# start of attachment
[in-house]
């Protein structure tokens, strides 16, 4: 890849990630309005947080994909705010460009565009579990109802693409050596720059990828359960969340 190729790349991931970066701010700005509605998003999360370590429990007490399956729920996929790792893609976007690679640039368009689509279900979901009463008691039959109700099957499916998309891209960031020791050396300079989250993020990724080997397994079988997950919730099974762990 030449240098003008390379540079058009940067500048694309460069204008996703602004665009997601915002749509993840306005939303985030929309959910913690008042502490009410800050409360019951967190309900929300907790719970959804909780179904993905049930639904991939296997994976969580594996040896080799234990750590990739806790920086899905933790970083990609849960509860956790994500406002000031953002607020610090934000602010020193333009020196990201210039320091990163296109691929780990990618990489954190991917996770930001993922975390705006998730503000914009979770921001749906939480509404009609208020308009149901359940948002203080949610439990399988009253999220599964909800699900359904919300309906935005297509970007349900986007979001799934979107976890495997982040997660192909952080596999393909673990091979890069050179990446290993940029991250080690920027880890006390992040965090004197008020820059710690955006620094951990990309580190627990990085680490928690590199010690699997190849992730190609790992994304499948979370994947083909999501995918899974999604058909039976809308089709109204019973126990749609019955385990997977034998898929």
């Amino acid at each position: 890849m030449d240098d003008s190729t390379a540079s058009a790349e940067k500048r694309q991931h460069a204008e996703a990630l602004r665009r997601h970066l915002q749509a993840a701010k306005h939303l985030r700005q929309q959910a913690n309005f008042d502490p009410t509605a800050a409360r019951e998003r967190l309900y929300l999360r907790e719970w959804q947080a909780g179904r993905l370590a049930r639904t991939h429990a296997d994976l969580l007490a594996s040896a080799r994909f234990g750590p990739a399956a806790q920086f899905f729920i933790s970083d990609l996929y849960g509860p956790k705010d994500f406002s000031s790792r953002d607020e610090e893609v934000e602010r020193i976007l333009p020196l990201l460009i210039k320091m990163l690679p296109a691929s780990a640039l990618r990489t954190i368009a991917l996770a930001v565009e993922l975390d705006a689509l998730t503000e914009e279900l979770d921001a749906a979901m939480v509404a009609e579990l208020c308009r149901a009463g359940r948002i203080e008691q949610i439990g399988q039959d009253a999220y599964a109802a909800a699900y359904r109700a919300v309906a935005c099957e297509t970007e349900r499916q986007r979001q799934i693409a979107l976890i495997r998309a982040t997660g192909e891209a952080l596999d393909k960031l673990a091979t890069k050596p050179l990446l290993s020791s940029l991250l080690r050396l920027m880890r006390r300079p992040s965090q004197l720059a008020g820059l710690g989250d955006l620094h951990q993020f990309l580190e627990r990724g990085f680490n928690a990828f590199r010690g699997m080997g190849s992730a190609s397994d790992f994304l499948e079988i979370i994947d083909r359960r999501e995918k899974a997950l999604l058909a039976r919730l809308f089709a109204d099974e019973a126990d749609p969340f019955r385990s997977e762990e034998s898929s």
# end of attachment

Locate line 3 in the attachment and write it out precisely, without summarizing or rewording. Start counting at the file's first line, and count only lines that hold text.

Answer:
């Amino acid at each position: 890849m030449d240098d003008s190729t390379a540079s058009a790349e940067k500048r694309q991931h460069a204008e996703a990630l602004r665009r997601h970066l915002q749509a993840a701010k306005h939303l985030r700005q929309q959910a913690n309005f008042d502490p009410t509605a800050a409360r019951e998003r967190l309900y929300l999360r907790e719970w959804q947080a909780g179904r993905l370590a049930r639904t991939h429990a296997d994976l969580l007490a594996s040896a080799r994909f234990g750590p990739a399956a806790q920086f899905f729920i933790s970083d990609l996929y849960g509860p956790k705010d994500f406002s000031s790792r953002d607020e610090e893609v934000e602010r020193i976007l333009p020196l990201l460009i210039k320091m990163l690679p296109a691929s780990a640039l990618r990489t954190i368009a991917l996770a930001v565009e993922l975390d705006a689509l998730t503000e914009e279900l979770d921001a749906a979901m939480v509404a009609e579990l208020c308009r149901a009463g359940r948002i203080e008691q949610i439990g399988q039959d009253a999220y599964a109802a909800a699900y359904r109700a919300v309906a935005c099957e297509t970007e349900r499916q986007r979001q799934i693409a979107l976890i495997r998309a982040t997660g192909e891209a952080l596999d393909k960031l673990a091979t890069k050596p050179l990446l290993s020791s940029l991250l080690r050396l920027m880890r006390r300079p992040s965090q004197l720059a008020g820059l710690g989250d955006l620094h951990q993020f990309l580190e627990r990724g990085f680490n928690a990828f590199r010690g699997m080997g190849s992730a190609s397994d790992f994304l499948e079988i979370i994947d083909r359960r999501e995918k899974a997950l999604l058909a039976r919730l809308f089709a109204d099974e019973a126990d749609p969340f019955r385990s997977e762990e034998s898929s």